- Rule of 6 – Never put more than 6 bullets on a page. If you have 20 points to make, condense the information or spread it over 5 slides. Remember the audience can read faster than you can talk. They have already read the whole slide before you open your mouth. Don’t ever read the bullets, fill in the blanks, add color and detail, don’t repeat what is already there.
Develop an Agenda
- Use an Agenda slide. During the presentation, refer back to the Agenda slide so your audience can follow where you are in the presentation. The agenda slide is very important in long presentations. It keeps the audience from getting lost and it can be used to track progress and anchor your presentation.
- In his excellent book on presentation, Beyond Bullet Points, author Cliff Atkinson stresses the concept of breaking down the presentation into smaller more digestible parts and using anchor slides to guide the audience through the presentation and through your slides. He makes a convincing argument you should create signposts throughout your presentation to keep the audience from being lost or confused.
- Using visuals in your presentation can help the audience AND the speaker. As I said earlier, using a picture or graphic can shift the focus from the PowerPoint to you, the speaker. If you ONLY use graphics on your slide, the audience is forced to listen to what you say. They will not just read your slide and go back to their phone and email.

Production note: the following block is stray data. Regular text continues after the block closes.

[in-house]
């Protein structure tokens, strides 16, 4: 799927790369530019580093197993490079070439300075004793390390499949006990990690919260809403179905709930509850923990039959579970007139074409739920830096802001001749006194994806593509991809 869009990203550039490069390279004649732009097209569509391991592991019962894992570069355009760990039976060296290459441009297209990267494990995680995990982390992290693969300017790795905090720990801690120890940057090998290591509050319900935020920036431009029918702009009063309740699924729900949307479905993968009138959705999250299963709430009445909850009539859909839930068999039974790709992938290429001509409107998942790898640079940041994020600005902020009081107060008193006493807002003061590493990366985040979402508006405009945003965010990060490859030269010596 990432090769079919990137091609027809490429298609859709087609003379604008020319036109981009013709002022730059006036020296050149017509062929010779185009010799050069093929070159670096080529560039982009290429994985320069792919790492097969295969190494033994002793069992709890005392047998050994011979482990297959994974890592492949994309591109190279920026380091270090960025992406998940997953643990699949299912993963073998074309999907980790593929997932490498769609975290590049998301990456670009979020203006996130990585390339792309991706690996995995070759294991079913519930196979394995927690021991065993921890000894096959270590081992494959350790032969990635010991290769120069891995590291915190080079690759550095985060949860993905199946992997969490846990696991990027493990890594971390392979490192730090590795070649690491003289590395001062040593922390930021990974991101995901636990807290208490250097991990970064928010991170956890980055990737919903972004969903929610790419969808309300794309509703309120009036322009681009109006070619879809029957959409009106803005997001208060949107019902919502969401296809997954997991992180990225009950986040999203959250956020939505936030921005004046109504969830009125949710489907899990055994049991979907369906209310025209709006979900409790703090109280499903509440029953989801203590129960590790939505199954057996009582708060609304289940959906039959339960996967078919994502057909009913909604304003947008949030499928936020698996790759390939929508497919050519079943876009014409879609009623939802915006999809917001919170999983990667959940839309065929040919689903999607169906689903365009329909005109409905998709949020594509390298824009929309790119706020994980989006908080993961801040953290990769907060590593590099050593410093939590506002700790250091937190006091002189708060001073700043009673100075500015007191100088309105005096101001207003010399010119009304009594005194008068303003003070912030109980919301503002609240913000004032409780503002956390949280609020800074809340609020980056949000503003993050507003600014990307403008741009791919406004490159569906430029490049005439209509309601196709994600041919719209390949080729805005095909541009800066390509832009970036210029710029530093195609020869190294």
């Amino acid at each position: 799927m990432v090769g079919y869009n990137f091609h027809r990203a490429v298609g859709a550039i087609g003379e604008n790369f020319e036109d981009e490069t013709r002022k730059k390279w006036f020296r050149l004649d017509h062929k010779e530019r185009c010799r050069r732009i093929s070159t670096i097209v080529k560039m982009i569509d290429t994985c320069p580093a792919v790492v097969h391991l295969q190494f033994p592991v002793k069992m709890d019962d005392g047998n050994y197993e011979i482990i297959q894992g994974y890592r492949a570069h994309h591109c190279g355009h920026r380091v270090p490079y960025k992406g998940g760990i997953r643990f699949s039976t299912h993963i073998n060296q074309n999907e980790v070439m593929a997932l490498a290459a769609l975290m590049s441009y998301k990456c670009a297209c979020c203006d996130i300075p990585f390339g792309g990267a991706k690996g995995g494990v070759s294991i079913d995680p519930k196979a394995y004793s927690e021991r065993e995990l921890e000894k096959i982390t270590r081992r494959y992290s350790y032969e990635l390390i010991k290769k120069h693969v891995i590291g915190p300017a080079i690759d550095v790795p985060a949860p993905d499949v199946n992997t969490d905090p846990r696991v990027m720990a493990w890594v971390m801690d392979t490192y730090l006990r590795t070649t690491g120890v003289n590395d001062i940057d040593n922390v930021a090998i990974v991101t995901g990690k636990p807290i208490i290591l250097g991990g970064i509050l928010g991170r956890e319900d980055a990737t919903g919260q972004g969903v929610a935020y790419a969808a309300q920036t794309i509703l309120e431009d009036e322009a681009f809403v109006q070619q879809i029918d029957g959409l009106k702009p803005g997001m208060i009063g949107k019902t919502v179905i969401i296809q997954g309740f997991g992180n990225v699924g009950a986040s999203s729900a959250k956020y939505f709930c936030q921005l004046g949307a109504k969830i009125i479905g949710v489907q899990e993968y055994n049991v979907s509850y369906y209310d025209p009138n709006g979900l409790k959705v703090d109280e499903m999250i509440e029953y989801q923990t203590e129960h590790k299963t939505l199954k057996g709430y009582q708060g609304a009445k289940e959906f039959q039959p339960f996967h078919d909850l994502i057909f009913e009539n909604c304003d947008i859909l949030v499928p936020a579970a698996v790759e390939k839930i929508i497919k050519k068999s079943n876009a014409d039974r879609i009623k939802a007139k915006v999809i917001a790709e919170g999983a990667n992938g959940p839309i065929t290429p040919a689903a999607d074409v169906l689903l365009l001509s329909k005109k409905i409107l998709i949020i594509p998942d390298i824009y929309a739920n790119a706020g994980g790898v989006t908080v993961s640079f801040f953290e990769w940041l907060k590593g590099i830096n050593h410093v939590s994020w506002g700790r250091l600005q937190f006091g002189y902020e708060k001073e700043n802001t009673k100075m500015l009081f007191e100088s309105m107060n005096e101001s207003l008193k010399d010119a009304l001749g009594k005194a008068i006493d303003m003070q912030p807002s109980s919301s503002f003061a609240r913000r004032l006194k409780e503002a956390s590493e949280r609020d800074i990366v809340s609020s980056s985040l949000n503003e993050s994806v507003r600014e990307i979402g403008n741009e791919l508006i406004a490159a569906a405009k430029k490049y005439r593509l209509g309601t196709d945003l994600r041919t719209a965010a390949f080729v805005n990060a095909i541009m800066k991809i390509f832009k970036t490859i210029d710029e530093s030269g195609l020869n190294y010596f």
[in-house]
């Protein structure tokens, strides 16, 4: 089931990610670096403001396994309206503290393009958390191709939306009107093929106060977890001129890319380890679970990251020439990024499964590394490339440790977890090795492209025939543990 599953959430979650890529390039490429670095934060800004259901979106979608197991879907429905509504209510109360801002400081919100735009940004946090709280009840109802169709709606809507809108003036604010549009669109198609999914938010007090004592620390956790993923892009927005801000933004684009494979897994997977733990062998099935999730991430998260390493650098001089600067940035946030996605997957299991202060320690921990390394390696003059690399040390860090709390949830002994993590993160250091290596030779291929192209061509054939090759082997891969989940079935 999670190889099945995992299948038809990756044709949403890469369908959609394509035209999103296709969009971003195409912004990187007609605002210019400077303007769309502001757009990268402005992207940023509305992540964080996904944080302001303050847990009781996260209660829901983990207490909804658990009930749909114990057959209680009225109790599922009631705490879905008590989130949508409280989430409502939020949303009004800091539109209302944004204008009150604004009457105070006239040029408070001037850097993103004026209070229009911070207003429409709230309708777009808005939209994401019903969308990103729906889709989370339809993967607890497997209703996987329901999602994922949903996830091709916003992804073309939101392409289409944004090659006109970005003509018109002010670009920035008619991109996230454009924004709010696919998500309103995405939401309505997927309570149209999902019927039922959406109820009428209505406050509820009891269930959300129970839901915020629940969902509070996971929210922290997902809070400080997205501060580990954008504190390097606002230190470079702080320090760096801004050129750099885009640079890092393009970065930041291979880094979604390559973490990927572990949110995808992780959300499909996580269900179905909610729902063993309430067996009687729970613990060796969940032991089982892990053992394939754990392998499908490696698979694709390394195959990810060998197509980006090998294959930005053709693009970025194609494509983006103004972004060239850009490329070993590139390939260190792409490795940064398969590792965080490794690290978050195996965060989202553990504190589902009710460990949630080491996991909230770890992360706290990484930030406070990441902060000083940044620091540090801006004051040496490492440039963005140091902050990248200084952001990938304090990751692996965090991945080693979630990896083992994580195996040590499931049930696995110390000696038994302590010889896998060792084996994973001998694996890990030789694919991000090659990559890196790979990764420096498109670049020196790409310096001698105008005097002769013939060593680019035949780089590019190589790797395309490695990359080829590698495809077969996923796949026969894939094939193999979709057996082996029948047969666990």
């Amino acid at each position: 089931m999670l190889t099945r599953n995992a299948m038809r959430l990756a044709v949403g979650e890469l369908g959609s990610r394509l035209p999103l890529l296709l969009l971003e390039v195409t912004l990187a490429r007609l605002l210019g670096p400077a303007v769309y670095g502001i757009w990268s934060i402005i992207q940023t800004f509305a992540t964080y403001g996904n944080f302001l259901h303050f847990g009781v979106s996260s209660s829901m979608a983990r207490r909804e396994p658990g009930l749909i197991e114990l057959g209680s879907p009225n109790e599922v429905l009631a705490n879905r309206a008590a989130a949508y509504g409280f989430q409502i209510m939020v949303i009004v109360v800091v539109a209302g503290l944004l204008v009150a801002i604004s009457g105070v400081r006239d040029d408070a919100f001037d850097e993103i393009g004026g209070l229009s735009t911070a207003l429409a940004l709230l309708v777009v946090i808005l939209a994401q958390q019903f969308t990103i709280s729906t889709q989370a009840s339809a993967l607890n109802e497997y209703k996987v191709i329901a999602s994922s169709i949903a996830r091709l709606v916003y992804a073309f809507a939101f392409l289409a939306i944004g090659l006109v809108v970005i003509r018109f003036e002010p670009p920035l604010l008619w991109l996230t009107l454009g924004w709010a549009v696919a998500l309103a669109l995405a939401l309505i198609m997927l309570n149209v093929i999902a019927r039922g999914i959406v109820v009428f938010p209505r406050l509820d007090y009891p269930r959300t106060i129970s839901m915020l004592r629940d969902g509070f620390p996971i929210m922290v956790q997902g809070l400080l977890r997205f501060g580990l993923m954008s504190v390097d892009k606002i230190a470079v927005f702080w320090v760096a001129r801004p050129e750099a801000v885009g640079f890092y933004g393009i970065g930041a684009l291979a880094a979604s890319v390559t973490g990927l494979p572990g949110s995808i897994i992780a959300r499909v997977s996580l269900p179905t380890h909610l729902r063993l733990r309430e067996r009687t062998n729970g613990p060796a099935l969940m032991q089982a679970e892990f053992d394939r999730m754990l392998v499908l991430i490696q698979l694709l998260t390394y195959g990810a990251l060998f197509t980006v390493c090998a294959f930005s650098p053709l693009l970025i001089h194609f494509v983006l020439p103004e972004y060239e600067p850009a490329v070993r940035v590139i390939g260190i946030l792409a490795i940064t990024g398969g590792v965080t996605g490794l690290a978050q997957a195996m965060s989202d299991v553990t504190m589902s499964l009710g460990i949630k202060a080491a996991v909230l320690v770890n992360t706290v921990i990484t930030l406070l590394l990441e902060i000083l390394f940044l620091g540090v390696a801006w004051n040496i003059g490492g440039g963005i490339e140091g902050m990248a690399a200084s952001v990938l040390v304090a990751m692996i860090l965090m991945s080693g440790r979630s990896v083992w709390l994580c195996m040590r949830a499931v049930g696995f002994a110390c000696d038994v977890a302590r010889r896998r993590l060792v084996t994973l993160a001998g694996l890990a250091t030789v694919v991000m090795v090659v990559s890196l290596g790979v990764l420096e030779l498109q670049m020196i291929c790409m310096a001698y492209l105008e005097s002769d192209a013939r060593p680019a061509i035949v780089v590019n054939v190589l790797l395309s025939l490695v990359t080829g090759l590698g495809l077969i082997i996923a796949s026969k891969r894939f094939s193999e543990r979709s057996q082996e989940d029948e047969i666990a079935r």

- Visuals can add useful information. Especially when you are trying to explain numbers, a graph is much more helpful than a table of numbers.
- Visuals take the focus OFF a nervous speaker. If you walk through a slide using one or multiple visual images, the attention will be on the slides and not on the fidgeting speaker.
- Visuals remind the speaker of points to cover.
- When using visuals make sure you have the rights or permission to use the images and graphics. Stick with Creative Commons or Public Domain images in your presentation or create your own. Make sure you give proper credit or attribution when using visuals.